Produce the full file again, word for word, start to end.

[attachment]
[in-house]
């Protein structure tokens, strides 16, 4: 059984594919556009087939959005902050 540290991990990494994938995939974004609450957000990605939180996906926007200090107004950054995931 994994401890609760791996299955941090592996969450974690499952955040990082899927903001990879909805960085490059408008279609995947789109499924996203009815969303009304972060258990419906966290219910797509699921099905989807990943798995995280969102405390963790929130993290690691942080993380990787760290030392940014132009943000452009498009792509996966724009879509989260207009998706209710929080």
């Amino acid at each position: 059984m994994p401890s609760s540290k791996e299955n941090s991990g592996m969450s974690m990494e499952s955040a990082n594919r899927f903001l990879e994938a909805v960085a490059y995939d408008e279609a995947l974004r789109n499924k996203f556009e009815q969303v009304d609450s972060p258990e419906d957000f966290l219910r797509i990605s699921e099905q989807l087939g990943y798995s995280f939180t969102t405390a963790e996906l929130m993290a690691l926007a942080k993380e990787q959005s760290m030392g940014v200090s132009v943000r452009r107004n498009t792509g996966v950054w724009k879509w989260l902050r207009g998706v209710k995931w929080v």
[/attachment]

[in-house]
């Protein structure tokens, strides 16, 4: 059984594919556009087939959005902050 540290991990990494994938995939974004609450957000990605939180996906926007200090107004950054995931 994994401890609760791996299955941090592996969450974690499952955040990082899927903001990879909805960085490059408008279609995947789109499924996203009815969303009304972060258990419906966290219910797509699921099905989807990943798995995280969102405390963790929130993290690691942080993380990787760290030392940014132009943000452009498009792509996966724009879509989260207009998706209710929080």
């Amino acid at each position: 059984m994994p401890s609760s540290k791996e299955n941090s991990g592996m969450s974690m990494e499952s955040a990082n594919r899927f903001l990879e994938a909805v960085a490059y995939d408008e279609a995947l974004r789109n499924k996203f556009e009815q969303v009304d609450s972060p258990e419906d957000f966290l219910r797509i990605s699921e099905q989807l087939g990943y798995s995280f939180t969102t405390a963790e996906l929130m993290a690691l926007a942080k993380e990787q959005s760290m030392g940014v200090s132009v943000r452009r107004n498009t792509g996966v950054w724009k879509w989260l902050r207009g998706v209710k995931w929080v």